Ctenocephalides canis

Reeves, Will K., Durden, Lance A., Ritzi, Christopher M., Beckham, Katy R., Super, Paul E & Oconnor, Barry M., 2007, Ectoparasites and other ectosymbiotic arthropods of vertebrates in the Great Smoky Mountains National Park, USA, Zootaxa 1392, pp. 31-68: 44

publication ID

http://doi.org/ 10.5281/zenodo.273680

publication LSID

lsid:zoobank.org:pub:1BA23B6E-F96B-495C-B0C5-0AC99413D0C3

persistent identifier

http://treatment.plazi.org/id/E5278780-FFE0-FFC4-FF3B-5CBBFDD0FCE2

treatment provided by

Plazi

scientific name

Ctenocephalides canis
status

 

Ctenocephalides canis  Curtis—dog flea

Ex Canis lupus  (domestic dog): 3 M, 16 F, NC, Haywood Co., Purchase Knob, W. K. Reeves, 31 Jul. 2003, L­ 3089.

The above record appears to be the first from the Park for this cosmopolitan flea of domestic dogs and some other canids (Durden & Kollars 1997). The dog flea is an intermediate host for the double pored dog tapeworm (Durden & Traub 2002). Parola et al. (2003) reported novel genotypes of Rickettsia  , from the dog flea.

Ctenocephalides felis (Bouché)  —cat flea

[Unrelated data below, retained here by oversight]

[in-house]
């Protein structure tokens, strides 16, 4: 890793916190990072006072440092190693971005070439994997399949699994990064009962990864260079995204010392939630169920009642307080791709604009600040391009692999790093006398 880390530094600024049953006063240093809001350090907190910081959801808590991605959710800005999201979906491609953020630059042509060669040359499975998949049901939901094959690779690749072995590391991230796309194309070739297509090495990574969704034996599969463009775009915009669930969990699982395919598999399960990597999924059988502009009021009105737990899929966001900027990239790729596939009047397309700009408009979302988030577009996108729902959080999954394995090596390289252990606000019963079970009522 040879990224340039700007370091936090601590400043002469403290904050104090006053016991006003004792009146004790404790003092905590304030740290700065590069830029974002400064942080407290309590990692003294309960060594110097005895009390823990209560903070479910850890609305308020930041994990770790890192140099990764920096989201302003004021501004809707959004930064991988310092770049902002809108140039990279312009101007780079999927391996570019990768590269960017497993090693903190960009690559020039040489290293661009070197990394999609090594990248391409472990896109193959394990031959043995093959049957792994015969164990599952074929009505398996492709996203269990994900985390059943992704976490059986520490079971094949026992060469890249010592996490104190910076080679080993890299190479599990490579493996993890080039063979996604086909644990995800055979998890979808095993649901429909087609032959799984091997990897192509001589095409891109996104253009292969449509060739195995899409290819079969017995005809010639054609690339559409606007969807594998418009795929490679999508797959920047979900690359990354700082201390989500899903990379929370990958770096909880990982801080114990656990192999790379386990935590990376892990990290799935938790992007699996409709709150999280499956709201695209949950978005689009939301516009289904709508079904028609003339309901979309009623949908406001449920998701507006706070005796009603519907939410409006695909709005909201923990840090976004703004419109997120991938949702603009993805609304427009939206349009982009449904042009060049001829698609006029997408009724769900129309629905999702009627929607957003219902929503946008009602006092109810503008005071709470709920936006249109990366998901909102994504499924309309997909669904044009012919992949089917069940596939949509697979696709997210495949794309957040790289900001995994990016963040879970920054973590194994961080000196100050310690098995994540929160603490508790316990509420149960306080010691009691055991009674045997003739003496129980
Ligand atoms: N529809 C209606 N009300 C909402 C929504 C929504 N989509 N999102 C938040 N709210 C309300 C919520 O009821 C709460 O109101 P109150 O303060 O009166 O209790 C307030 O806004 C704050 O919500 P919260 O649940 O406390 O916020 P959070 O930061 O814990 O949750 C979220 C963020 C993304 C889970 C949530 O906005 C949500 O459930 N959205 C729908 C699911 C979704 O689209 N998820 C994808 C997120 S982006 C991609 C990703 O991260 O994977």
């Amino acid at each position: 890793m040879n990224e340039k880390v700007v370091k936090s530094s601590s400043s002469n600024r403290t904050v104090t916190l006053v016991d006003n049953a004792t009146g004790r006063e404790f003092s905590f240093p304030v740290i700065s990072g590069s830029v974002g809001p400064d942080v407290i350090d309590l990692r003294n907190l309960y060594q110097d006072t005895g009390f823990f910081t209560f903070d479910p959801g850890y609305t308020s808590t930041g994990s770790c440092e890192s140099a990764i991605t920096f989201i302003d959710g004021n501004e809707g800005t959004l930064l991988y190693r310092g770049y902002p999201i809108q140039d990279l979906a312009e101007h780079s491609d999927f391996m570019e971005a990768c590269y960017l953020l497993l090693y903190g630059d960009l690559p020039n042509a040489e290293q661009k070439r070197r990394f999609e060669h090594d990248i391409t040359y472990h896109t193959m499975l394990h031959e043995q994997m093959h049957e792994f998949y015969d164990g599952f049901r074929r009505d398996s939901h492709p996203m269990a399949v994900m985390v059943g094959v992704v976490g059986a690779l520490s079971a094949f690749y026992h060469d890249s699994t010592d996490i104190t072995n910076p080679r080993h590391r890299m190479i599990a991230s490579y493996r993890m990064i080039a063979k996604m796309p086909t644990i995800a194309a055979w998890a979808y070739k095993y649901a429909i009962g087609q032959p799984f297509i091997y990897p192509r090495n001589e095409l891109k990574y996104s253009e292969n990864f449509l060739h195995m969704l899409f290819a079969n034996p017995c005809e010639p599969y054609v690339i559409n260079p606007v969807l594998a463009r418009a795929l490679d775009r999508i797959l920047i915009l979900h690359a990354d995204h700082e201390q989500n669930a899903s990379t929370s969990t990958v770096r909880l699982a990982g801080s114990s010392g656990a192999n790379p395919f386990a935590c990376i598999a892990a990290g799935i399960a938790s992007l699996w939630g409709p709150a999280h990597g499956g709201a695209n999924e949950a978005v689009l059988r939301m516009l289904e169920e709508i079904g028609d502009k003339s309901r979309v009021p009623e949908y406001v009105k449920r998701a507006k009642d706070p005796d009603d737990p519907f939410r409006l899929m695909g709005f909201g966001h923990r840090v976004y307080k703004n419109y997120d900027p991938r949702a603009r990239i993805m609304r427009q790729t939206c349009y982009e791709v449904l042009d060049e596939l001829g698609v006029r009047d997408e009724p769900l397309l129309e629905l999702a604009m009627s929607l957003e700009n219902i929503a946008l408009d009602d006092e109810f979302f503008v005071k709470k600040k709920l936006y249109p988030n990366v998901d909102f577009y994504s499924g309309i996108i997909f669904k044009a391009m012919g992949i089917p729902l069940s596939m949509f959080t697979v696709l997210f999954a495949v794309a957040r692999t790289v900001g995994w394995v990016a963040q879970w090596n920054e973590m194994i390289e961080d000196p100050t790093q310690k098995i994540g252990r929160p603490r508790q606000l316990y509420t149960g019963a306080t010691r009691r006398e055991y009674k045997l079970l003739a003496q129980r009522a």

Ex Felis  silvestris (catus) (domestic/feral cat): TN, Blount Co., 23 Nov. 1947, D. W. Pfitzer (Pfitzer 1950, Benton 1980, Durden & Kollars 1997).

Ex Homo sapiens  (human): TN, Blount Co., near Elkmont, 15 Jan. 2005, M. McCaroll.

Like the previous species, this flea has a cosmopolitan distribution. Ctenocephalides felis  is more common than C. canis  in most regions and parasitizes several mammalian species such as cats, dogs, humans, and Virginia opossums (Durden & Kollars 1997). The cat flea is a potential vector or intermediate host of Acanthocheilonema reconditum  , Bartonella henselae  , Bartonella koehlerae  , Bartonella quintana, Dipylidium  caninum, Rickettsia felis  , Rickettsia  sp. RF 2125, Rickettsia  sp. RF 31, and Rickettsia typhi  (Durden & Traub 2002; Reeves et al. 2005 b; Rolain et al. 2005).